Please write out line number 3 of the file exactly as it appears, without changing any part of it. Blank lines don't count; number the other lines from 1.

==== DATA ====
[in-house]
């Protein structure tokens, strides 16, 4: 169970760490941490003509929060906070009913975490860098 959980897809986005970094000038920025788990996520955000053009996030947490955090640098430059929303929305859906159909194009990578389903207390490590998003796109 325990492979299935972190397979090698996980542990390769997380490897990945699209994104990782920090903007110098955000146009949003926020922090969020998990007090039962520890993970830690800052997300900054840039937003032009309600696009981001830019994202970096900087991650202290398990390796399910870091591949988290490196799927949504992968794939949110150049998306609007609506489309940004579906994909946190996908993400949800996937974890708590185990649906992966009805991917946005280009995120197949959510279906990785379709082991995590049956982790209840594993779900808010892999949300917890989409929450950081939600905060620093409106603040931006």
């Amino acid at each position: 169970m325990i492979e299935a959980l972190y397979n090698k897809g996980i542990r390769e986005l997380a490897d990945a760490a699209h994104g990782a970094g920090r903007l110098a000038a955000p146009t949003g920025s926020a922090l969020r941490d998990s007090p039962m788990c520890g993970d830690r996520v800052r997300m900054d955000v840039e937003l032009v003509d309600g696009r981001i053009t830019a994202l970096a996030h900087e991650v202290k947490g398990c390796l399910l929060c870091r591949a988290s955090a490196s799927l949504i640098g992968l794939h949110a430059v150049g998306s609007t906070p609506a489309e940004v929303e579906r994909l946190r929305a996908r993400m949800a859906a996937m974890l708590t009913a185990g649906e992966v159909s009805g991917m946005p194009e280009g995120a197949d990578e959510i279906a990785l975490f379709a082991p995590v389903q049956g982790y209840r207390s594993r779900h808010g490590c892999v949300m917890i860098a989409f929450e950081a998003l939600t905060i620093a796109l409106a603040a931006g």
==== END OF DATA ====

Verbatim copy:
């Amino acid at each position: 169970m325990i492979e299935a959980l972190y397979n090698k897809g996980i542990r390769e986005l997380a490897d990945a760490a699209h994104g990782a970094g920090r903007l110098a000038a955000p146009t949003g920025s926020a922090l969020r941490d998990s007090p039962m788990c520890g993970d830690r996520v800052r997300m900054d955000v840039e937003l032009v003509d309600g696009r981001i053009t830019a994202l970096a996030h900087e991650v202290k947490g398990c390796l399910l929060c870091r591949a988290s955090a490196s799927l949504i640098g992968l794939h949110a430059v150049g998306s609007t906070p609506a489309e940004v929303e579906r994909l946190r929305a996908r993400m949800a859906a996937m974890l708590t009913a185990g649906e992966v159909s009805g991917m946005p194009e280009g995120a197949d990578e959510i279906a990785l975490f379709a082991p995590v389903q049956g982790y209840r207390s594993r779900h808010g490590c892999v949300m917890i860098a989409f929450e950081a998003l939600t905060i620093a796109l409106a603040a931006g």